The importance of asset-based community development

by Mark Duanmu

Seva Gandhi led the "Asset-Based Community Development" workshop Thursday for the first workshop block in at the Global Engagement Summit 2016. Gandhi is the Senior Program Coordinator at the Institute of Cultural Affairs in Chicago and specializes in community development and outreach.

The workshop was centered around the idea of an “assets-based” approach, in contrast to the usual “needs-based” approach. The workshop kicked off with delegate introductions, as each delegate briefly introduced their projects and identified a specific skill or asset that they held.

After introductions, Gandhi, with the assistance of a PowerPoint presentation, delved into the differences between a “needs approach” and an “assets approach”. According to Gandhi, “needs approaches” focus on the needs and deficits of a community, and aim to use external programs as solutions to the community’s problems. In contrast, “assets approaches” focus on the unique assets and strengths of a community, so that instead of creating programs, the people of the community can be utilized to solve problems.      

Gandhi noted, however, that both needs and assets should be identified and considered to achieve effective problem solving, saying that, “you need to think about what is working in a community, and how to use those assets to fix what’s not working.” She then went on to discuss the potential negative effects of taking a strictly needs-based approach to community development, and articulated the main principles of asset-based community development.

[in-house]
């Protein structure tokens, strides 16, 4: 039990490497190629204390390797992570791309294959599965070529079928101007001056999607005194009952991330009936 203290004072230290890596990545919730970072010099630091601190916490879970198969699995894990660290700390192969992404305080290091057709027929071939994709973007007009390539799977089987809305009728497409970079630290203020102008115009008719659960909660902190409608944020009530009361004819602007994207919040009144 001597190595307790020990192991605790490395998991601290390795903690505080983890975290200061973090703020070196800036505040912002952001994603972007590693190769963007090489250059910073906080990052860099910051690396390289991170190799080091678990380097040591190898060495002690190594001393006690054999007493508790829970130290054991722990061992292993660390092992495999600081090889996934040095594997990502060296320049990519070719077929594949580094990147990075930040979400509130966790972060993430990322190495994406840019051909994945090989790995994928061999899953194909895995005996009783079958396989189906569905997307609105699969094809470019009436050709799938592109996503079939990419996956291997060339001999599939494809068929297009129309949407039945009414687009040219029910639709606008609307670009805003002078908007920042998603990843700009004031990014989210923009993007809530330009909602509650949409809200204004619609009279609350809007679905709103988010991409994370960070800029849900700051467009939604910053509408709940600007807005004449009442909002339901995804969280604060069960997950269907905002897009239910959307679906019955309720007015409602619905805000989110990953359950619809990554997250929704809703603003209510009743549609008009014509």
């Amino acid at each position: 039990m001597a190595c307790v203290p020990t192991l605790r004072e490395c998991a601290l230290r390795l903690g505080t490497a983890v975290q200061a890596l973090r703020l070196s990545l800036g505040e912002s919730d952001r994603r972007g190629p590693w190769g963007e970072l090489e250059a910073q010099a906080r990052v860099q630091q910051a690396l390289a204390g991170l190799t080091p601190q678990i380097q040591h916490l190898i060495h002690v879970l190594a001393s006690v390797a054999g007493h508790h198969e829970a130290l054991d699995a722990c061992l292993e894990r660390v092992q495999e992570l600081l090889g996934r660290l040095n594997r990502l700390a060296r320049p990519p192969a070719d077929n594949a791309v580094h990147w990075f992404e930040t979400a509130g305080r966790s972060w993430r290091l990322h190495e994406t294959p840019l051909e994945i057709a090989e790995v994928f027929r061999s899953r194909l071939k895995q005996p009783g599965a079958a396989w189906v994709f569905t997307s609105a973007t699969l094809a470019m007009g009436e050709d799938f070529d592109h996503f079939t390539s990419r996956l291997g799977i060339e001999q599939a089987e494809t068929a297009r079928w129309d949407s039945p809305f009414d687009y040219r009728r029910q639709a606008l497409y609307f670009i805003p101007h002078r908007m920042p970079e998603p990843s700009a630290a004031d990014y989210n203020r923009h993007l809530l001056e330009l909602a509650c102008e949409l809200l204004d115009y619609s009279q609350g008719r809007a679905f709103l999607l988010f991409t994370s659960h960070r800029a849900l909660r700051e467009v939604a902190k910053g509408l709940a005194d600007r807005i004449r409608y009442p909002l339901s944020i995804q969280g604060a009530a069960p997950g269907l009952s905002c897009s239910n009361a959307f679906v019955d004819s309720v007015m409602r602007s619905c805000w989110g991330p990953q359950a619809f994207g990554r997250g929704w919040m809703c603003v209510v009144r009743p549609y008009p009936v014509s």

The delegates generally seemed supportive and enthusiastic about the idea of asset-based community development, with some citing a lack of positivity among community developers. “When doing work in a struggling community, we usually don’t talk about the good things about the people and the community. We always focus on the problems and the bad behavior,” said delegate Gerald Hodges from Liberia.    

Gandhi split the delegates into three smaller groups for a research and brainstorming activity. Each was given a unique country (Kenya, Panama, Turkey) and a specific “assessment tool” (happiness index, permaculture, 9 projects). These assessment tools are different systems that can be used to tackle community development and assess progress in a community. The delegates did brief online research to identify specific assets in their given country, and apply them using their “assessment tool.” In this way, delegates could better understand exactly what an asset-based approach entails, and the many different approaches community developers can take when tackling problems in a community. “You all have different views of what development means, so I wanted this activity to make you more cognizant of that,” said Gandhi.

After the activity, delegates discussed what they liked and didn’t like about the activity, and how these “asset based glasses” might help delegates in their projects. Heather Ryan, a delegate from Florida, noted, “I think this is the best way to do meaningful research about a country you know nothing about.. it’s an effective ‘brain-dump’ and I think it’s very useful.”  

Additionally, delegates discussed the disparate mismatch between the assets and needs of the communities they researched. “When businesses move to African countries like Kenya, they don’t take the youth seriously, and they don’t realize the youth is seventy percent of the population. This is why the unemployment rate can be so high,” said delegate Jephthah Achampong.                        

Gandhi concluded the workshop by emphasizing the importance of deeply analyzing the assets of a community before trying to tackle a problem, using an Albert Einstein quote, “If I had only one hour to solve a problem, I would spend 55 Minutes thinking about the problem and then five minutes solving it.”